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Consider a fluid (of density ) in incompressible, laminar flow in a plane narrow slit of length L and width W formed by two flat parallel walls that are a distance 2B apart. End effects may be neglected because B << W << L. The fluid flows under the influence of both a pressure difference p and gravity.

Figure. Fluid flow in plane narrow slit. a) Using a differential shell momentum balance, determine expressions for the steadystate shear stress distribution and the velocity profile for a Newtonian fluid (of viscosity ). b) Obtain expressions for the maximum velocity, average velocity and the mass flow rate for slit flow.

Solution.

Click here for stepwise solution a) Step. Differential equation from shell momentum balance

For a plane narrow slit, the natural choice is rectangular Cartesian coordinates. Since the fluid flow is in the z-direction, vx = 0, vy = 0, and only vz exists. Further, vz is independent of z and it is meaningful to postulate that velocity vz = vz(x) and pressure p = p(z). The only nonvanishing components of the stress tensor are xz = zx, which depend only on x. Consider now a thin rectangular slab (shell) perpendicular to the x-direction extending a distance W in the y-direction and a distance L in the z-direction. A 'rate of z-momentum' balance over this thin shell of thickness x in the fluid is of the form: Rate of z-momentum In Out + Generation = Accumulation

At steady-state, the accumulation term is zero. Momentum can go 'in' and 'out' of the shell by both the convective and molecular mechanisms. Since vz(x) is the same at both ends of the slit, the convective terms cancel out because ( vz vz W x)|z = 0 = ( vz vz W x)|z = L. Only the molecular term (L W xz ) remains to be considered. Generation of zmomentum occurs by the pressure force (p W x) and gravity force ( g W L x). On substituting these contributions into the z-momentum balance, we get (L W xz ) | x (L W xz ) | x+x+ ( p 0 p L ) W x + g W L x = 0 (1)

(2)

On taking the limit as x 0, the left-hand side of the above equation is the definition of the derivative. The right-hand side may be compactly and conveniently written by introducing the modified pressure P, which is the sum of the pressure and gravitational terms. The general definition of the modified pressure is P = p + g h , where h is the distance upward (in the direction opposed to gravity) from a reference plane of choice. Since the z-axis points downward in this problem, h = z and therefore P = p g z . Thus, P0 = p0 at z = 0 and PL = pL g L at z = L giving p0 pL + g L = P0 PL P. Thus, equation (2) gives dxz P = dx L

(3)

Equation (3) on integration leads to the following expression for the shear stress distribution: xz = P x + C1 L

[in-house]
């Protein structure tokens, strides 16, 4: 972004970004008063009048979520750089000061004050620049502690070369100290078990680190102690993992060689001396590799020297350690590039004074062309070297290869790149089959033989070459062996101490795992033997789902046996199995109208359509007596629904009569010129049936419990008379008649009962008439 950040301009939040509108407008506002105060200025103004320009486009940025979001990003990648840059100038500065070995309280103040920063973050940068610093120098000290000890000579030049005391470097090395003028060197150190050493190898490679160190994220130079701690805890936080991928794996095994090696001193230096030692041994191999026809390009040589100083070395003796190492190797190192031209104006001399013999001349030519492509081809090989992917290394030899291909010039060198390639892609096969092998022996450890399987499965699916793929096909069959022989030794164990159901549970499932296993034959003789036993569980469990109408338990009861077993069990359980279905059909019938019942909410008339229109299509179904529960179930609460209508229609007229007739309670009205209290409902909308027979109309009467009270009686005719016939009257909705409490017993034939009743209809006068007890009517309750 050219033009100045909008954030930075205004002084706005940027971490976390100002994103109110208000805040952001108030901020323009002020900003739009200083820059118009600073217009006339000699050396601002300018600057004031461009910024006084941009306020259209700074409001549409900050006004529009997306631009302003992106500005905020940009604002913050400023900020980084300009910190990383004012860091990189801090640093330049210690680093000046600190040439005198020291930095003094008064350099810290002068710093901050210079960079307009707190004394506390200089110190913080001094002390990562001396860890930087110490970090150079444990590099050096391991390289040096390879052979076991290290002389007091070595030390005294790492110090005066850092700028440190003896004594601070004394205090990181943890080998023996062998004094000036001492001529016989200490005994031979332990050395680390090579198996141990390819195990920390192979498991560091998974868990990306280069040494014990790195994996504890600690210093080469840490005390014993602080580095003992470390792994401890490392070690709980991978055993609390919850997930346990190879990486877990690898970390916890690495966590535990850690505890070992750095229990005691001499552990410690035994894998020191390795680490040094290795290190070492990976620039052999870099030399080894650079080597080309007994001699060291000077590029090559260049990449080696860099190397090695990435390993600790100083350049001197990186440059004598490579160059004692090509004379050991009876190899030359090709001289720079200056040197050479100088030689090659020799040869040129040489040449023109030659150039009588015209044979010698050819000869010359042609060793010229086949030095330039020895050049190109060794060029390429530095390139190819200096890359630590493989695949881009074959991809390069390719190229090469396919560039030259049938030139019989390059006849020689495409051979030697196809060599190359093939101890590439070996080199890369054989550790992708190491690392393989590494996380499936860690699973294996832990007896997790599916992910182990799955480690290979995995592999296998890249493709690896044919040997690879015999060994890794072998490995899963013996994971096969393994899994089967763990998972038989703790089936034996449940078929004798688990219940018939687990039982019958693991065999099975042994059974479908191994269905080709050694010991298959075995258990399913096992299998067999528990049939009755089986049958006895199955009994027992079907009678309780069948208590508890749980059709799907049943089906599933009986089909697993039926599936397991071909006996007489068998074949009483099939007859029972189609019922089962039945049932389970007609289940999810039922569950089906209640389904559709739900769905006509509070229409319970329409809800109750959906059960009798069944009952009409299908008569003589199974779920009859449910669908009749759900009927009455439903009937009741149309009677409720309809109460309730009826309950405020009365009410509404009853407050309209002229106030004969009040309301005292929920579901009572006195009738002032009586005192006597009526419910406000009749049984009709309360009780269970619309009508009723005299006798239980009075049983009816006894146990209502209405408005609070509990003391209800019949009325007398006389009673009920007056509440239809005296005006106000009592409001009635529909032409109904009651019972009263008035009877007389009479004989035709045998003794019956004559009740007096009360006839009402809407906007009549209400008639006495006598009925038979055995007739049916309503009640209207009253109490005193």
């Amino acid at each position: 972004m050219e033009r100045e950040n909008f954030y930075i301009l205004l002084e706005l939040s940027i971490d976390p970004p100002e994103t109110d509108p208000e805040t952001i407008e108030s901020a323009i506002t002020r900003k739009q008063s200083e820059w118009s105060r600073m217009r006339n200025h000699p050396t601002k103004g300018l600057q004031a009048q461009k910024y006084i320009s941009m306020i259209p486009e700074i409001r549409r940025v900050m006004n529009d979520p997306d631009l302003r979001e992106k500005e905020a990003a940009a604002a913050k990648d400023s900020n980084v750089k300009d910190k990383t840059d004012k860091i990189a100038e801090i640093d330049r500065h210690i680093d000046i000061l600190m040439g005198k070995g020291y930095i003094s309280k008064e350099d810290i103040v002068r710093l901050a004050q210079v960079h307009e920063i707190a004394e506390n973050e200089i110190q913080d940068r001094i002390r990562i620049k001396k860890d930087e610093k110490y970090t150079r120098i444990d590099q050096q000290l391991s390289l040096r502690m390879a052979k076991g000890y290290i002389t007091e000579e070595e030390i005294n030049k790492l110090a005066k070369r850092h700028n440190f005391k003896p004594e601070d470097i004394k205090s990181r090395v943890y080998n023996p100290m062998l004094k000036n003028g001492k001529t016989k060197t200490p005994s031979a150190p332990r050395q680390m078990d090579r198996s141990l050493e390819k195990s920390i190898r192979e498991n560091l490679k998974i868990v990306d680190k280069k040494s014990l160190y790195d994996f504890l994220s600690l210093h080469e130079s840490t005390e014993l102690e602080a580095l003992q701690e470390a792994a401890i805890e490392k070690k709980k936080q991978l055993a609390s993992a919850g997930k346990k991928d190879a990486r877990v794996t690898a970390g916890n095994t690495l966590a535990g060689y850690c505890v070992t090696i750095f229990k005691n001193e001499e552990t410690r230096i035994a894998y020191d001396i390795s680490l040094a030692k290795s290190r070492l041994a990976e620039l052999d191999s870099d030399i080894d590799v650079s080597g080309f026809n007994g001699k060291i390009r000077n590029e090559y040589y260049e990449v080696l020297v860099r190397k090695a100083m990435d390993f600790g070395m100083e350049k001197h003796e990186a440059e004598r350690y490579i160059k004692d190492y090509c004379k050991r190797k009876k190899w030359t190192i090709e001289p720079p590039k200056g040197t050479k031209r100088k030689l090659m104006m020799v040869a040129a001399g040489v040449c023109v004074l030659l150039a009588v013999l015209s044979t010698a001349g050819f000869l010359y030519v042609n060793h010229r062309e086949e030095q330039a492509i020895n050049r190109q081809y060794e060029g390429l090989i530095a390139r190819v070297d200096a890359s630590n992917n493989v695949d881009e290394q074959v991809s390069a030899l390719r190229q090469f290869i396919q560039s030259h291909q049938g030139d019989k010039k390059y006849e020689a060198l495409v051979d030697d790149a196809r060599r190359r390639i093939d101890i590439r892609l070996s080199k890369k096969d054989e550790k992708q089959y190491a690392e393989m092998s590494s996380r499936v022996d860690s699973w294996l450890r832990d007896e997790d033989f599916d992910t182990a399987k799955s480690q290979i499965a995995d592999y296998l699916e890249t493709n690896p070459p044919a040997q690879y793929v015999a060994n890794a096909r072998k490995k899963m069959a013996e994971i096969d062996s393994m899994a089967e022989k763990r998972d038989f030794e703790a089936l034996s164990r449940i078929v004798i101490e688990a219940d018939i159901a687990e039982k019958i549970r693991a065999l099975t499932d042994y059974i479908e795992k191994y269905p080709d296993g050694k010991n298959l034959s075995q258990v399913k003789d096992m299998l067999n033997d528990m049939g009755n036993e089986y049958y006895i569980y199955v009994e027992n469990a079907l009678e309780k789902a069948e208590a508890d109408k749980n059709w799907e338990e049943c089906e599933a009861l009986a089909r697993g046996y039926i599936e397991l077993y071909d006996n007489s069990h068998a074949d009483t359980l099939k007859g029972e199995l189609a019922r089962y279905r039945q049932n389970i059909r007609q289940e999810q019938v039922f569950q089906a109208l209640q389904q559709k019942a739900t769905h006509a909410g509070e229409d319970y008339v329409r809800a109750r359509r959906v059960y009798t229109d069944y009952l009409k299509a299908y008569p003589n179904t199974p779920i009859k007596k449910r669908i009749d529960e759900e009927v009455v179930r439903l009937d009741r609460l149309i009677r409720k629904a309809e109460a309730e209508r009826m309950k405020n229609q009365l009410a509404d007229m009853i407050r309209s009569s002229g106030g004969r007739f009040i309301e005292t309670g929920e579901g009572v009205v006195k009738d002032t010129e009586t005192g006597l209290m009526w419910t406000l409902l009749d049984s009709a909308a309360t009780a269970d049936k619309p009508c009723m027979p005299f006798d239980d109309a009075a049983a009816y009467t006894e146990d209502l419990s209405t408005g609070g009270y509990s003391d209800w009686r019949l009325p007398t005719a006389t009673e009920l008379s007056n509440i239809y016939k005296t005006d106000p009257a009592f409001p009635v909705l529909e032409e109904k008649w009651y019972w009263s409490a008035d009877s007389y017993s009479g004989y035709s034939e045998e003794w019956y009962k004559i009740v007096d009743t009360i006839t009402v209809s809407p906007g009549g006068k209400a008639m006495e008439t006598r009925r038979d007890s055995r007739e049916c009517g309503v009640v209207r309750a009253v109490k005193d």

(4)

The constant of integration C1 is determined later using boundary conditions. It is worth noting that equations (3) and (4) apply to both Newtonian and non-Newtonian fluids, and provide starting points for many fluid flow problems in rectangular Cartesian coordinates (click here for detailed discussion). Step. Shear stress distribution and velocity profile Substituting Newton's law of viscosity for xz in equation (4) gives dvz P = x + C1 dx L

(5)

The above first-order differential equation is simply integrated to obtain the following velocity profile: P 2 C1 vz = x x + C2 (6) 2L

(7) (8)

Using these, the integration constants may be evaluated as C1 = 0 and C2 = P B2 / (2 L). On substituting C1 = 0 in equation (4), the final expression for the shear stress (or momentum flux) distribution is found to be linear as given by xz = P x L (9)

Further, substitution of the integration constants into equation (6) gives the final expression for the velocity profile as x P B 2 vz = 1 2L B

2

(10)

It is observed that the velocity distribution for laminar, incompressible flow of a Newtonian fluid in a plane narrow slit is parabolic. b) Step. Maximum velocity, average velocity and mass flow rate From the velocity profile, various useful quantities may be derived. (i) The maximum velocity occurs at x = 0 (where dvz/dx = 0). Therefore, vz,max = vz| x = 0 = P B2 2L

(11)

(ii) The average velocity is obtained by dividing the volumetric flow rate by the crosssectional area as shown below. B B B vz W dx 1 P B2 2 vz,avg = = = = vz,max v dx (12) 2 B 3 L 3 z B B B W dx

Thus, the ratio of the average velocity to the maximum velocity for Newtonian fluid flow in a narrow slit is 2/3. (iii) The mass rate of flow is obtained by integrating the velocity profile over the cross section of the slit as follows. B w = vz W dx = W (2 B) vz,avg B (13)

Thus, the mass flow rate is the product of the density , the cross-sectional area (2 B W) and the average velocity vz,avg. On substituting vz,avg from equation (12), the final expression for the mass rate of flow is w = 2 P B3 W 3L

(14)

The flow rate vs. pressure drop (w vs. P) expression above is the slit analog of the Hagen-Poiseuille equation (originally for circular tubes). It is a result worth noting because it provides the starting point for creeping flow in many systems (e.g., radial flow between two parallel circular disks; and flow between two stationary concentric spheres). Finally, it may be noted that the above analysis is valid when B << W. If the slit thickness B is of the same order of magnitude as the slit width W, then vz = vz (x, y), i.e., vz is not a function of only x. If W = 2B, then a solution can be obtained for flow in a square duct.

Related Problems in Transport Phenomena - Fluid Mechanics : Transport Phenomena - Fluid Mechanics Problem : Power law fluid flow in a plane narrow slit

- Determination of shear stress, velocity profile and mass flow rate for power law fluid rather than Newtonian fluid

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